From Nagarahole to Bandipur: T-18’s 80-km journey

From Nagarahole to Bandipur: T-18’s 80-km journey

October 16, 2019

Mysuru: The tiger that was tranquillised and captured near Bandipur Tiger Reserve on Sunday is under close observation at the Chamundi Rescue and Rehabilitation Centre set up by Mysuru Zoo at Koorgalli on the outskirts of Mysuru. The middle-aged tiger is in a healthy condition, Forest Department officials said.

In a massive hunting operation lasting five days, the tiger was traced and captured on Sunday in the forest with the help of Soliga tribals, who are experts in hunting wild animals on foot.

The tiger remained elusive since Oct.9 after claiming farmer Shivappa as its second victim a day earlier and a month after mauling Shivamadaiah, another farmer to death inside the forest. It had also killed 14 cattle heads during the last two months. 

From Nagarahole to Bandipur

Tracking the footprints of the big cat, officials and experts said that it was identified in Nagarahole a year ago. The tiger, in the last one year, had been wandering in search of territory through several forest ranges and ended up in the buffer area of Gopalaswamy Betta Range in Bandipur. 

Thanks to the ever-vigilant Forest Department when it comes to tiger population, the number of big cats is increasing as the animals are finding new territories. Tight curbs on poaching have also contributed to the population increase.

The captured big cat was previously camera-trapped in Nagarahole Tiger Reserve near Dammanakatte (Kabini) in Antharasanthe Range and it was named “T-18.” It was first photographed in 2017 in Antharasanthe Range. The tiger was first photographed by Jeevan Chandrashekar at Dammanakatte while it was drinking water at Nayanjikere.

80-kilometre journey

The tiger was spotted at Moolehole Range of Bandipur Tiger Reserve in December 2018. In about a year’s time, the tiger had walked about 80 km from Nagarahole National Park to Bandipur Tiger Reserve in search of territory. Forest officials said the tiger was looking for a new territory and food. The feline was pushed out of every place by other tigers and had made the border of Gopalaswamy Betta Range, near Maguvinahalli and Hundipura villages its territory.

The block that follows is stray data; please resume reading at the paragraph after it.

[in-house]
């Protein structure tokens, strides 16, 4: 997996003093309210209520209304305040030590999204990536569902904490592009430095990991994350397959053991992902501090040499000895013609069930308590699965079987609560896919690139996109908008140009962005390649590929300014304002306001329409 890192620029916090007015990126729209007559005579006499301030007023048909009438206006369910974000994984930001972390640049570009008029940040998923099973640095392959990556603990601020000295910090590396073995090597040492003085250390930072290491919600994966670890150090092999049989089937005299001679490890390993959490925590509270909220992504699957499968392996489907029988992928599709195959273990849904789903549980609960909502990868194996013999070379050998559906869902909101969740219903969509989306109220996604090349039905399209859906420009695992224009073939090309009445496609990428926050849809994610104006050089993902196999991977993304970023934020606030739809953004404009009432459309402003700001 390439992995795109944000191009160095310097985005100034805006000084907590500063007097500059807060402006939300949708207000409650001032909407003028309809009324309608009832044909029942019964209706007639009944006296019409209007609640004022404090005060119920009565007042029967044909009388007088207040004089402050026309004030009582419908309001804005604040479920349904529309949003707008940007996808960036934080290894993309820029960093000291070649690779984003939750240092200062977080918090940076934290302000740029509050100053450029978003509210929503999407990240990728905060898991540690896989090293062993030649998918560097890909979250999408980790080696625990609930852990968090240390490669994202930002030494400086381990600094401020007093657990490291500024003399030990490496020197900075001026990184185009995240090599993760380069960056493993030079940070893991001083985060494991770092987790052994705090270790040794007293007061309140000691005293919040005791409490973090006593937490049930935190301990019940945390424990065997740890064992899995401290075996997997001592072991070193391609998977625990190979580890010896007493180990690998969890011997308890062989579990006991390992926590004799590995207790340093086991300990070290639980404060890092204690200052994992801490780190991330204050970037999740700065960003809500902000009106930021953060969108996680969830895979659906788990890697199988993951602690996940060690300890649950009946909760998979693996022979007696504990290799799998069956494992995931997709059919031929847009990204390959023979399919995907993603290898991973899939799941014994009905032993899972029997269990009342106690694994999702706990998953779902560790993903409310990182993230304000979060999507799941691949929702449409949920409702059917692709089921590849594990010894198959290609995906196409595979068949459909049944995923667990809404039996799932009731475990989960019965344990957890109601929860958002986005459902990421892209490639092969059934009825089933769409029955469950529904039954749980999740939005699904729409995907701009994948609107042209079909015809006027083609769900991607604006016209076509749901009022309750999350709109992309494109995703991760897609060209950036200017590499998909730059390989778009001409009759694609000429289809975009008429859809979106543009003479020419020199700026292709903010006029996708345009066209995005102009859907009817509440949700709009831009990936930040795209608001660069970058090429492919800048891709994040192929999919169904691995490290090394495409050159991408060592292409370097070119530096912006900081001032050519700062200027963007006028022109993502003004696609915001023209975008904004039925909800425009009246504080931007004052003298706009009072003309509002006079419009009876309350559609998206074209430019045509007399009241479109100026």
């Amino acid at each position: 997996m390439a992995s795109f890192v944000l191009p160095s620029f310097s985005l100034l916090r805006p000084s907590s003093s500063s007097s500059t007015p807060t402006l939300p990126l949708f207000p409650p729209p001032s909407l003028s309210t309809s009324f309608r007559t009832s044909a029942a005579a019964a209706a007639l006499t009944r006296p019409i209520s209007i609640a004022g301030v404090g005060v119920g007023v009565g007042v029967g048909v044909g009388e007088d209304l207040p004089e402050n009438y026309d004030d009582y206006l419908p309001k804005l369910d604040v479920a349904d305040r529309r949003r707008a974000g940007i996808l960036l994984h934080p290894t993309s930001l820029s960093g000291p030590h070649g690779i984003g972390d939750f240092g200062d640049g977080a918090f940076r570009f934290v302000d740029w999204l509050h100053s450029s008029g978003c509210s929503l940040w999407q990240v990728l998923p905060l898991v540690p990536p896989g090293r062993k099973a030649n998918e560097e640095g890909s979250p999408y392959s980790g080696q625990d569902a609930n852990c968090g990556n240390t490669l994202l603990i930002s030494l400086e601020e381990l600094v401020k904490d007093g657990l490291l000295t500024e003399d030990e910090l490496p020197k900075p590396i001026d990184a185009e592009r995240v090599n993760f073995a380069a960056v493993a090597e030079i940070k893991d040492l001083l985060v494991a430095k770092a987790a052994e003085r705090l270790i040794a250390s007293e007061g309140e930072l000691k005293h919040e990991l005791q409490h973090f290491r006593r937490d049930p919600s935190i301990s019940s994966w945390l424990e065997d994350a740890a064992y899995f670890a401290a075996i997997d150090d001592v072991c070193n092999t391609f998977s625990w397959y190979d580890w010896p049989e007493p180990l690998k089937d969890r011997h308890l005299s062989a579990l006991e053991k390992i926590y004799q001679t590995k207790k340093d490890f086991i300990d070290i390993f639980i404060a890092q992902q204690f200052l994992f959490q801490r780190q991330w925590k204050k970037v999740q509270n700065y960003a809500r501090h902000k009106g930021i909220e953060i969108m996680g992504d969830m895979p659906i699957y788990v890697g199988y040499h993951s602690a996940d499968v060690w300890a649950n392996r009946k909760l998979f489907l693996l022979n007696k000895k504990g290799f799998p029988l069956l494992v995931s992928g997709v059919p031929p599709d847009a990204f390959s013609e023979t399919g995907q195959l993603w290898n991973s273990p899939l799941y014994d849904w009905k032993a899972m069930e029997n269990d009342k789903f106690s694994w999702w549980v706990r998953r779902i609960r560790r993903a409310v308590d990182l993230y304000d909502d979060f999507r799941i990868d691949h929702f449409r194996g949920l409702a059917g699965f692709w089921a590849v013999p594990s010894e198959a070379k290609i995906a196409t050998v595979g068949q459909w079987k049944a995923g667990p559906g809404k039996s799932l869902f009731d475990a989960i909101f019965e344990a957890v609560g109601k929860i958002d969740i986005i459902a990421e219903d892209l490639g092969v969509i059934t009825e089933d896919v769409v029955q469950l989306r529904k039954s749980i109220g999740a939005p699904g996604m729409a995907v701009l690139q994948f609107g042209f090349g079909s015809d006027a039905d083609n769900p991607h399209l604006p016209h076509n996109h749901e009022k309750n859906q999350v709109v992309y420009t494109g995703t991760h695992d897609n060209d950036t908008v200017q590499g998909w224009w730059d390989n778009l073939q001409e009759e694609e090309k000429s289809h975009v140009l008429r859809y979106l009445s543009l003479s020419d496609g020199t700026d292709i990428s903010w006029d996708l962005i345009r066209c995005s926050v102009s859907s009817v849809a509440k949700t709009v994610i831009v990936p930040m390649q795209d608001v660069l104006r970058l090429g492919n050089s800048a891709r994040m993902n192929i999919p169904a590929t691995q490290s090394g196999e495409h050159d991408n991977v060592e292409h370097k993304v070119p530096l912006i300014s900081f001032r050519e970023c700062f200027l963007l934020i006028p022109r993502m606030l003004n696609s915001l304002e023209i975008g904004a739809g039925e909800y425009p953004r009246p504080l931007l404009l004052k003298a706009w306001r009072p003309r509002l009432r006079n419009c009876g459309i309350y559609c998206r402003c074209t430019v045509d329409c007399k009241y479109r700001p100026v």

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Five tigers in region

There are over five tigers in Chowdahalli, Hundipura, Mangala and surrounding areas and this information was relayed by villagers to the Forest Department.

Among the five tigers, one was killed recently near Melukamanahalli by a speeding vehicle in the vicinity of Jungle Lodges and Resorts. Fearing repercussions, the inmates of the vehicle had dragged the dead tiger’s body and had dumped it near a compound before fleeing the spot.

Map showing the route taken by the tiger to walk from Nagarahole to Bandipur.

“T-18” emerges

In their efforts to identify the killer tiger among the four tigers, Forest Department officials and authorities from National Tiger Conservation Authority (NCTA) scanned the visuals of more than 200 cameras placed in the border areas. Matching the features in their database, they were surprised to see the same “T-18” in Bandipur. 

Officials matched the features and realised that the tiger had travelled over 80 kilometres in search of territory. Males usually occupy territory and will not allow other males to enter its domain. In case any male enters, there will be territorial fights and there are instances of dominant male killing the fellow male and occupying the territory.

Safe place to hunt

This particular tiger is a sub-adult and did not possess the strength or skill to defeat a huge dominant male. It was buying time and was in search of a safe place to hunt and mate. It had chosen a buffer zone between Bandipur and Nagarahole National Parks. 

A buffer zone is a place that links the territory of two tigers and this place is generally not occupied by another tiger. However, the captured tiger had chosen this buffer zone, officials said. 

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In its path, the tiger took the Kabini backwaters, Nugu Dam, National Highway 212 (now 766), Gopalaswamy Hill and Melukamanahalli. It had taken refuge at places including abandoned buildings, fields of farmers and places that are filled with wild grass and bushes. It used to get easy prey as cattle used to frequent the fields.

Both Shivappa and Shivamadaiah were cowherds and the “T-18” would have killed them either due to fear or hunger, officials said. Banking on cattle and human beings, the tiger had made the forest fringes its territory, officials said.

Time to settle down

Meanwhile, officials said that they are giving time to let the tiger settle down in a holding room at Chamundi Rescue and Rehabilitation Centre. 

The feline will be subjected to a thorough veterinary medical check-up once it settles down. 

They said that wild animals are not handled immediately, and it is only after they settle down, their weight, height and other indicators are measured. The settling down time varies from animal to animal as some take 4-5 days to become normal.

The tiger is fed beef once a day and offered water. No medicines are given as it has no internal or external injuries though it was hit twice with a dart to tranquillise it for capturing, officials added.


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